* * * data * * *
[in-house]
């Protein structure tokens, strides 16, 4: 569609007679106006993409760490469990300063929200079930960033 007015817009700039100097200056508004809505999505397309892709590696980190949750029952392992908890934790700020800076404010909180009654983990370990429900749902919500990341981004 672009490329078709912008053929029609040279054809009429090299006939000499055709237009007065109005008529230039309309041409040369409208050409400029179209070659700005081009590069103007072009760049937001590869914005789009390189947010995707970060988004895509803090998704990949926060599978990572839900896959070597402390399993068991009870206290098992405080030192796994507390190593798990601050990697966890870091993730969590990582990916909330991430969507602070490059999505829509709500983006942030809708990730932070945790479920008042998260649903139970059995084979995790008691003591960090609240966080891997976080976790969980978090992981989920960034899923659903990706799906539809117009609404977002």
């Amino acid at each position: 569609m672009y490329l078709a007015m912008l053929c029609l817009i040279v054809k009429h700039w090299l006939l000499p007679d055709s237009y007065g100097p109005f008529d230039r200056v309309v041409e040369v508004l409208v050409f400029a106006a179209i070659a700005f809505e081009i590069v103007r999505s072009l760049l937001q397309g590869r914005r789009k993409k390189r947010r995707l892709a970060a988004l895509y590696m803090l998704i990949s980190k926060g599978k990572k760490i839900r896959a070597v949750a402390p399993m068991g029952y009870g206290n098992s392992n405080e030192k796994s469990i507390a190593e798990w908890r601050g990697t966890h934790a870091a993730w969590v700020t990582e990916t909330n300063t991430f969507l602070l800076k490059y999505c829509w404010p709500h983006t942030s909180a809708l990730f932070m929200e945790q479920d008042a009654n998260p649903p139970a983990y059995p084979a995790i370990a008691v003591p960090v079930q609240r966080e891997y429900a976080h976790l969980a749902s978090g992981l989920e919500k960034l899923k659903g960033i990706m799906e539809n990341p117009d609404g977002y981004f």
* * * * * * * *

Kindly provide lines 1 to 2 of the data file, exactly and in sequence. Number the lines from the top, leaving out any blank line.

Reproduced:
[in-house]
């Protein structure tokens, strides 16, 4: 569609007679106006993409760490469990300063929200079930960033 007015817009700039100097200056508004809505999505397309892709590696980190949750029952392992908890934790700020800076404010909180009654983990370990429900749902919500990341981004 672009490329078709912008053929029609040279054809009429090299006939000499055709237009007065109005008529230039309309041409040369409208050409400029179209070659700005081009590069103007072009760049937001590869914005789009390189947010995707970060988004895509803090998704990949926060599978990572839900896959070597402390399993068991009870206290098992405080030192796994507390190593798990601050990697966890870091993730969590990582990916909330991430969507602070490059999505829509709500983006942030809708990730932070945790479920008042998260649903139970059995084979995790008691003591960090609240966080891997976080976790969980978090992981989920960034899923659903990706799906539809117009609404977002």